Tennessee Republican who pressured mistress to have an abortion finds himself under increased scrutiny just weeks before election.
Image by Erik Schelzig / AP
Washington, D.C. — Tennessee Democrats have asked a state court to unseal Rep. Scott DesJarlais’ divorce records in the wake of revelations that the doctor had an affair with a patient and subsequently pressured her to have an abortion.
On Wednesday Democrats asked a Marion County Chancery Court to unseal the divorce records, and in a blog post, the party’s legal counsel Gerard Stranch argued that “DesJarlais wasn’t honest with us the first time he ran for office, and there’s no other way to know what else he’s hiding.”
Democrats also allege that a number of key documents relating to the divorce — including his ex-wife’s pre-trial brief as well as transcripts and exhibits — were removed from the court.
DesJarlais’ campaign fired back Wednesday afternoon, accusing Democrats of orchestrating a smear campaign against the freshman lawmaker.
“Our conservative support is growing and solidifying as Tennessee voters react to this recycled smear campaign,” DesJarlais spokesman Brandon Lewis said in an email.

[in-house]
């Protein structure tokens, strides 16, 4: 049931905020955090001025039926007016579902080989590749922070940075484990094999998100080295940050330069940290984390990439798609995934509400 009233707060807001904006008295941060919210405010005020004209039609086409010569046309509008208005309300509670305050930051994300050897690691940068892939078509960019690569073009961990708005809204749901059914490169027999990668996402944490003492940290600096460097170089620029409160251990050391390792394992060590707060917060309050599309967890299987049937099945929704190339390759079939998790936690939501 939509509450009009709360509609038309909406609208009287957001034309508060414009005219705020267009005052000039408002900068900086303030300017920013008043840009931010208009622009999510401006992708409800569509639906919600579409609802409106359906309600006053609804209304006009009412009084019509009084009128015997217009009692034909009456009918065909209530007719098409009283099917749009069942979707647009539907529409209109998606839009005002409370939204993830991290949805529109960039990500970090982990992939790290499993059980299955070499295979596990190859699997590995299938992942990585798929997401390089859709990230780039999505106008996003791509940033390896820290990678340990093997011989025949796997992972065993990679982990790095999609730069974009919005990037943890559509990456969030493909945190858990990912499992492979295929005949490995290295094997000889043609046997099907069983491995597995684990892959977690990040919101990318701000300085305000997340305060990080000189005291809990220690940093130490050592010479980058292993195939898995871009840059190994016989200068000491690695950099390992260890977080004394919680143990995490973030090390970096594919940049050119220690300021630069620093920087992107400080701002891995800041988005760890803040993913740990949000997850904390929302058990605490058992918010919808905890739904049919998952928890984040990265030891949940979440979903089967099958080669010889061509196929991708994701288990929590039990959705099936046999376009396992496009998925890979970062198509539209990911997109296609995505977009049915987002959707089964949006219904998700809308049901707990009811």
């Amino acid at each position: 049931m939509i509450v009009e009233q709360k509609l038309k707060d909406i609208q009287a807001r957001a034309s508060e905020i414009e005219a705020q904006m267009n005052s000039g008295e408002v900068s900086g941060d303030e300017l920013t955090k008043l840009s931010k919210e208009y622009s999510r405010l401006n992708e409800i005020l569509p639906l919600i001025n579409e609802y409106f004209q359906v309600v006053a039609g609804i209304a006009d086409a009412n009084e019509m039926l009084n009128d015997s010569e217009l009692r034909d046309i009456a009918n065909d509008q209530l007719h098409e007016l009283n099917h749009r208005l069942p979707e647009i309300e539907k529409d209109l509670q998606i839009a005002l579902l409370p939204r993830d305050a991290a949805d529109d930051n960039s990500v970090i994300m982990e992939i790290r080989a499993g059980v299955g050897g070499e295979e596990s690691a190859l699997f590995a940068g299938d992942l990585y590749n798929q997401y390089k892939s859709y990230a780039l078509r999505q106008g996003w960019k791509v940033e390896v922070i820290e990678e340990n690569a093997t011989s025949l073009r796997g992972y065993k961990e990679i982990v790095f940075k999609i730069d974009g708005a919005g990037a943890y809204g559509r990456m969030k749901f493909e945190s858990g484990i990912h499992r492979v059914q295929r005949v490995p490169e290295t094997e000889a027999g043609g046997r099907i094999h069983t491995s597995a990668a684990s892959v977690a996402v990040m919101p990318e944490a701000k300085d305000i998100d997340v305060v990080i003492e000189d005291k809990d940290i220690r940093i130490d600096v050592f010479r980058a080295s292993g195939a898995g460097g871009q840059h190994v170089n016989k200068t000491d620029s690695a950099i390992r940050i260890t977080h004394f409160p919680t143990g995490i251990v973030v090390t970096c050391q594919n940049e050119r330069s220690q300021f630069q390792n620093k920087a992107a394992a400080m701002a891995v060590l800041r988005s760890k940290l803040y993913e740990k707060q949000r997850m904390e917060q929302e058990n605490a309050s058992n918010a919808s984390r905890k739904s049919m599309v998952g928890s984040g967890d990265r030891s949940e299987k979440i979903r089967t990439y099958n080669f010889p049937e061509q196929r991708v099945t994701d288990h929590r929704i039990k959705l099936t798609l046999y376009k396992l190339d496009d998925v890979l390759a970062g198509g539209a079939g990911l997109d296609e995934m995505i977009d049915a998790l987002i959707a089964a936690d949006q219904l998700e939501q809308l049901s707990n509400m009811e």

“While the Democrats go digging through the dumpster, Congressman DesJarlais is fighting for lower taxes, job creation, and a repeal of Obamacare — the things Tennessee voters actually care about,” Lewis added.
DeJarlais, a conservative, pro-life Republican from a rural and extremely conservative district, seemed on track for re-election this year only a few months ago. But his campaign was rocked earlier this month when he acknowledged having an affair with a patient, which ultimately led to a pregnancy that he pushed her to abort.
Since then, state and national Democrats have jumped on the race, pouring significant funding into it as some voters have soured on his behavior.
DeJarlais is one of a number of Republican candidates across the country who have found themselves tripped up in the tricky issue of abortion. For instance, Senate candidates Rep. Todd Akin in Missouri and Richard Mourdock in Indiana have both come under fire for comments about rape and abortion